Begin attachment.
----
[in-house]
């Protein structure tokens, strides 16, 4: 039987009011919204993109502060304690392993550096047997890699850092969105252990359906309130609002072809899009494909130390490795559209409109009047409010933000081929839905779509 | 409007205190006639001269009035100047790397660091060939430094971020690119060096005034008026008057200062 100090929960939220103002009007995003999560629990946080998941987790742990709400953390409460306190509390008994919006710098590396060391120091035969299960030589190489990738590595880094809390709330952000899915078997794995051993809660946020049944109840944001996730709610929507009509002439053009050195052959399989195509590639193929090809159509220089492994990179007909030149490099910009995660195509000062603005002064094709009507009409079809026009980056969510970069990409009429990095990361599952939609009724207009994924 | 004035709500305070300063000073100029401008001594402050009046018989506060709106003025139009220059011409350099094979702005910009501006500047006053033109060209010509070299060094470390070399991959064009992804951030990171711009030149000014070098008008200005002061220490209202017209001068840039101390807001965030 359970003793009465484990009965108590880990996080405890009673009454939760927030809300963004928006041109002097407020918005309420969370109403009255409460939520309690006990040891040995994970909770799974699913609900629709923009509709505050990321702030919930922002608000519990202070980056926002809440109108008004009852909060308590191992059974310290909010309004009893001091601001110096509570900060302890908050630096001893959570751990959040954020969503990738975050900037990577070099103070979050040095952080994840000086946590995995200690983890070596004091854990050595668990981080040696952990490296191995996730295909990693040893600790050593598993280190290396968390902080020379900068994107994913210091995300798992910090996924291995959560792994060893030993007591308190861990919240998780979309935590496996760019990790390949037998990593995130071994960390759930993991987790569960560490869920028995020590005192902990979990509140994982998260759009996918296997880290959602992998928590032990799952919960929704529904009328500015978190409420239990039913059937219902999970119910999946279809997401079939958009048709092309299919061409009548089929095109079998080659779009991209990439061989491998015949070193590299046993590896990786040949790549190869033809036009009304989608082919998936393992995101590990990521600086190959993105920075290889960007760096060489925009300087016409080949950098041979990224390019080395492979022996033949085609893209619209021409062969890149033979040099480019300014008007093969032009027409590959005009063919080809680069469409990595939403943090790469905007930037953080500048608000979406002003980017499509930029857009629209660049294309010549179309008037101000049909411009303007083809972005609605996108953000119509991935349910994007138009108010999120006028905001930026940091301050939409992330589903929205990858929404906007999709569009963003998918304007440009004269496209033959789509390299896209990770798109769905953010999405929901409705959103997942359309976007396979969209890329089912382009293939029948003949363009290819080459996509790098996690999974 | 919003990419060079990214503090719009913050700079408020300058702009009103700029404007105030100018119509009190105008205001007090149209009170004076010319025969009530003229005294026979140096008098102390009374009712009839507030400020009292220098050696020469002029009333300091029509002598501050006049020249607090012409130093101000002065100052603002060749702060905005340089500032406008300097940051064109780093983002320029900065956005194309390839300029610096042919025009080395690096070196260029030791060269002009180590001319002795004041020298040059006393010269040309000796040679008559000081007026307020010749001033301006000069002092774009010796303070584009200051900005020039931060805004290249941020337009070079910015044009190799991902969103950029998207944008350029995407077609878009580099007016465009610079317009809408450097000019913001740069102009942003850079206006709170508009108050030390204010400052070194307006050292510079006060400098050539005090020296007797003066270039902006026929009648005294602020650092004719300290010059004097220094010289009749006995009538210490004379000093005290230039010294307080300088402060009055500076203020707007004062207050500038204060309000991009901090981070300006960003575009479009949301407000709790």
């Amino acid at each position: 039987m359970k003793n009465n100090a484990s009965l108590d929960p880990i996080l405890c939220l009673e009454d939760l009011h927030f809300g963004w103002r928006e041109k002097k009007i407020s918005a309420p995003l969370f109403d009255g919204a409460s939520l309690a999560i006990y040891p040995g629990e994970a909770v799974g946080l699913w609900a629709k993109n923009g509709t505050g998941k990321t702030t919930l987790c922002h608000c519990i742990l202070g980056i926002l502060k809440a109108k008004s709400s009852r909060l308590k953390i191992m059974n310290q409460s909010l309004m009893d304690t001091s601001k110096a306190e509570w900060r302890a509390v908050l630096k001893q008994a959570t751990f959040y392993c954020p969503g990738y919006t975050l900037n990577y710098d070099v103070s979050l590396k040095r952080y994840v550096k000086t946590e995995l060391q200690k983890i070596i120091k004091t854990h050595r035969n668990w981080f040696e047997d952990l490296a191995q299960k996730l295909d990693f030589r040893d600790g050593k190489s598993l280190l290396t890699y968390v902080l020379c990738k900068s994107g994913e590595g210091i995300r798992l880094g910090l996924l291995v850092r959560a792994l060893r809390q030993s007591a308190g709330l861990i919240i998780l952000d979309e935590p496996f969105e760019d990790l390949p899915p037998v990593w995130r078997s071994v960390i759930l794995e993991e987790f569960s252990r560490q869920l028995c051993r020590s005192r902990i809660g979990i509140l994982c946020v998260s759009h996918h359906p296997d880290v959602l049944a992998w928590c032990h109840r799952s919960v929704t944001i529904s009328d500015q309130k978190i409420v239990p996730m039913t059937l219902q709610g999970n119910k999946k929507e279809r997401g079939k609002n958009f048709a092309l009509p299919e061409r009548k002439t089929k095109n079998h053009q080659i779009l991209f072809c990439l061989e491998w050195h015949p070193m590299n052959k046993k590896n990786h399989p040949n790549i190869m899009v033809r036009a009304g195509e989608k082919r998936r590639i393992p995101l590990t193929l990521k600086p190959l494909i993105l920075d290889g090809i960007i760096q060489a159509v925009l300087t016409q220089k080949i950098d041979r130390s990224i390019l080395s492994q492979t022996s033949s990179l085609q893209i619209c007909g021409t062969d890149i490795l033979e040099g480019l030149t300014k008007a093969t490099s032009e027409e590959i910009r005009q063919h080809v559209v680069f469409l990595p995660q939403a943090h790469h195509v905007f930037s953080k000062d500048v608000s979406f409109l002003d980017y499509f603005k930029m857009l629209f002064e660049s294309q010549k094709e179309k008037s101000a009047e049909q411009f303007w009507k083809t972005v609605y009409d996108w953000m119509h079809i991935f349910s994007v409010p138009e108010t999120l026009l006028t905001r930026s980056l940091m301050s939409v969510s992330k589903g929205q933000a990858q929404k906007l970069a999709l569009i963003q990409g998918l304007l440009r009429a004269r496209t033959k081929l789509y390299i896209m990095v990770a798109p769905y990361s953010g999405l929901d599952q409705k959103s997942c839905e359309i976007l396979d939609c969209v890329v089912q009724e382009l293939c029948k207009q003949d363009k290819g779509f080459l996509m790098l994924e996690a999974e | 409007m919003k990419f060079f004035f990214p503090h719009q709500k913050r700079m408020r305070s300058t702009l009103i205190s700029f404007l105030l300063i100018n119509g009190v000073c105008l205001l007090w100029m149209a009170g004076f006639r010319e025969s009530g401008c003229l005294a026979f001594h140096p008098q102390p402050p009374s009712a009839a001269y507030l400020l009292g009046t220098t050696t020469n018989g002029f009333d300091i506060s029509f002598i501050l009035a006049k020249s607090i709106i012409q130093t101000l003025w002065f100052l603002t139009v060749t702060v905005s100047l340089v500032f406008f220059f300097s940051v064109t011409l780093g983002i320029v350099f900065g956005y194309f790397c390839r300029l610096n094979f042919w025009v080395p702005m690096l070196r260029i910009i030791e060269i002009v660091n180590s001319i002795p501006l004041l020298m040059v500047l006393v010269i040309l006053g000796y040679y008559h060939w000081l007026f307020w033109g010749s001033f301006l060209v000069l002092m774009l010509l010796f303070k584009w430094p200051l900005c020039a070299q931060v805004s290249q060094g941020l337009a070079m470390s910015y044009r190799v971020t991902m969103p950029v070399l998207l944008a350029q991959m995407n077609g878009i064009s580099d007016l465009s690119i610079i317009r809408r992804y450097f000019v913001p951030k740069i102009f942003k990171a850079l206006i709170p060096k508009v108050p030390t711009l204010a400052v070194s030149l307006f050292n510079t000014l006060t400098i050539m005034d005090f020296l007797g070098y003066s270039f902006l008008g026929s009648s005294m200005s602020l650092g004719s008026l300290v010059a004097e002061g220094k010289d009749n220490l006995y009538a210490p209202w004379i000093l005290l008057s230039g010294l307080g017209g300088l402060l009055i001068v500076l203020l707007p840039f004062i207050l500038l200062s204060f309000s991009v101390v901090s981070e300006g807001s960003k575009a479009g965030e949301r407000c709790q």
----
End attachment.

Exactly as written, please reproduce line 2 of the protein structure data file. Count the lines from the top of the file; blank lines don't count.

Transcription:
């Protein structure tokens, strides 16, 4: 039987009011919204993109502060304690392993550096047997890699850092969105252990359906309130609002072809899009494909130390490795559209409109009047409010933000081929839905779509 | 409007205190006639001269009035100047790397660091060939430094971020690119060096005034008026008057200062 100090929960939220103002009007995003999560629990946080998941987790742990709400953390409460306190509390008994919006710098590396060391120091035969299960030589190489990738590595880094809390709330952000899915078997794995051993809660946020049944109840944001996730709610929507009509002439053009050195052959399989195509590639193929090809159509220089492994990179007909030149490099910009995660195509000062603005002064094709009507009409079809026009980056969510970069990409009429990095990361599952939609009724207009994924 | 004035709500305070300063000073100029401008001594402050009046018989506060709106003025139009220059011409350099094979702005910009501006500047006053033109060209010509070299060094470390070399991959064009992804951030990171711009030149000014070098008008200005002061220490209202017209001068840039101390807001965030 359970003793009465484990009965108590880990996080405890009673009454939760927030809300963004928006041109002097407020918005309420969370109403009255409460939520309690006990040891040995994970909770799974699913609900629709923009509709505050990321702030919930922002608000519990202070980056926002809440109108008004009852909060308590191992059974310290909010309004009893001091601001110096509570900060302890908050630096001893959570751990959040954020969503990738975050900037990577070099103070979050040095952080994840000086946590995995200690983890070596004091854990050595668990981080040696952990490296191995996730295909990693040893600790050593598993280190290396968390902080020379900068994107994913210091995300798992910090996924291995959560792994060893030993007591308190861990919240998780979309935590496996760019990790390949037998990593995130071994960390759930993991987790569960560490869920028995020590005192902990979990509140994982998260759009996918296997880290959602992998928590032990799952919960929704529904009328500015978190409420239990039913059937219902999970119910999946279809997401079939958009048709092309299919061409009548089929095109079998080659779009991209990439061989491998015949070193590299046993590896990786040949790549190869033809036009009304989608082919998936393992995101590990990521600086190959993105920075290889960007760096060489925009300087016409080949950098041979990224390019080395492979022996033949085609893209619209021409062969890149033979040099480019300014008007093969032009027409590959005009063919080809680069469409990595939403943090790469905007930037953080500048608000979406002003980017499509930029857009629209660049294309010549179309008037101000049909411009303007083809972005609605996108953000119509991935349910994007138009108010999120006028905001930026940091301050939409992330589903929205990858929404906007999709569009963003998918304007440009004269496209033959789509390299896209990770798109769905953010999405929901409705959103997942359309976007396979969209890329089912382009293939029948003949363009290819080459996509790098996690999974 | 919003990419060079990214503090719009913050700079408020300058702009009103700029404007105030100018119509009190105008205001007090149209009170004076010319025969009530003229005294026979140096008098102390009374009712009839507030400020009292220098050696020469002029009333300091029509002598501050006049020249607090012409130093101000002065100052603002060749702060905005340089500032406008300097940051064109780093983002320029900065956005194309390839300029610096042919025009080395690096070196260029030791060269002009180590001319002795004041020298040059006393010269040309000796040679008559000081007026307020010749001033301006000069002092774009010796303070584009200051900005020039931060805004290249941020337009070079910015044009190799991902969103950029998207944008350029995407077609878009580099007016465009610079317009809408450097000019913001740069102009942003850079206006709170508009108050030390204010400052070194307006050292510079006060400098050539005090020296007797003066270039902006026929009648005294602020650092004719300290010059004097220094010289009749006995009538210490004379000093005290230039010294307080300088402060009055500076203020707007004062207050500038204060309000991009901090981070300006960003575009479009949301407000709790």